The incidence and characteristics of sacral infiltration in pelvic sarcomas were analyzed. Fiftyone patients with a pelvic sarcoma (chondrosarcoma, 15 patients; Ewing's sarcoma, 23 patients; and osteosarcoma, 13 patients) abutting the sacroiliac joint had surgical treatment. Tumor infiltration into the sacrum was suspected based on preoperative images in 18 patients; 15 of 18 patients had histologic tumor invasion. There was a significant difference of median volume of sarcomas with and without infiltration. One of 23 Ewing's sarcomas, seven of 15 chondrosarcomas, and seven of 13 osteosarcomas penetrated the sacroiliac joint into the sacrum. Logistic regression test showed that diagnosis was the most important factor influencing sacral infiltration. Twelve tumors infiltrated through the posterior part of the joint, two tumors infiltrated through the anterior part, and one large tumor infiltrated through an unknown route. To obtain wide surgical margins, patients at risk (elderly, large tumor, or diagnosis of osteosarcoma or chondrosarcoma) for sacral involvement may require extended internal hemipelvectomy with the medial margin extending into the sacrum. High quality imaging studies should be used to assess the need for transarticular resection.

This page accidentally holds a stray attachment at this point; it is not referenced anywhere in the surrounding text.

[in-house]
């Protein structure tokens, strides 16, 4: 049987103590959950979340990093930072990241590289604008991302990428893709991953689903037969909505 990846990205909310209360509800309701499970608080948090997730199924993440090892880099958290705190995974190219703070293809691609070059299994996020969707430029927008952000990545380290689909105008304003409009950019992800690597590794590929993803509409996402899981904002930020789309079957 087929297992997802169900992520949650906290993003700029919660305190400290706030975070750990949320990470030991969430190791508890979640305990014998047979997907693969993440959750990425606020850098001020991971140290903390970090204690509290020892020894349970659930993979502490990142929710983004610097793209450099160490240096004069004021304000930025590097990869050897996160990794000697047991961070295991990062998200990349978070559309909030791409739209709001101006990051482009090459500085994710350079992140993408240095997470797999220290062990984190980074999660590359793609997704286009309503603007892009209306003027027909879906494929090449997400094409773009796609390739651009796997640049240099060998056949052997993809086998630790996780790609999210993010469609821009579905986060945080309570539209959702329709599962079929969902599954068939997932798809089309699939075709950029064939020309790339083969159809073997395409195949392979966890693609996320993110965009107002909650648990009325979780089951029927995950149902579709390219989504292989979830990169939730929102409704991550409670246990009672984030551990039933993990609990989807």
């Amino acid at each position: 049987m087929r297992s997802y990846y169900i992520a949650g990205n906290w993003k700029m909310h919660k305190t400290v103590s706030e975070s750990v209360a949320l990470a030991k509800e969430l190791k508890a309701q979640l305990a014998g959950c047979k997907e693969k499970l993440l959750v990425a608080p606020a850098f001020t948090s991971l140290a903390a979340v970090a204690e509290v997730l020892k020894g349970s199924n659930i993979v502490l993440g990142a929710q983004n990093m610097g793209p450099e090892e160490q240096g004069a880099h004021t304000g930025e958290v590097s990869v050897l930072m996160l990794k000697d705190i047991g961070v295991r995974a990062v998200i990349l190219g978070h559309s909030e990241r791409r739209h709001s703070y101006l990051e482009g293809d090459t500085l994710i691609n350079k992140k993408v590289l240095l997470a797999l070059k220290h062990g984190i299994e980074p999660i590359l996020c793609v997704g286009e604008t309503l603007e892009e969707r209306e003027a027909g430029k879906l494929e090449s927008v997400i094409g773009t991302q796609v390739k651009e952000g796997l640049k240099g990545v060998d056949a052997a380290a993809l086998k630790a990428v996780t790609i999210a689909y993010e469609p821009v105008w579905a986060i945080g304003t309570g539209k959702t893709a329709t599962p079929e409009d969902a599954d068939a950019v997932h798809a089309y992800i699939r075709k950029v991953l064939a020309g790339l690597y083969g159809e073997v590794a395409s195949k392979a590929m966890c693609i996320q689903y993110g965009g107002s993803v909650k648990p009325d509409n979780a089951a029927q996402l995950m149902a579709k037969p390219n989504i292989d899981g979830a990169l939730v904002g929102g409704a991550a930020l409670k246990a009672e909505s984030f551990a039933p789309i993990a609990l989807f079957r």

ASJC Scopus subject areas
- Orthopedics and Sports Medicine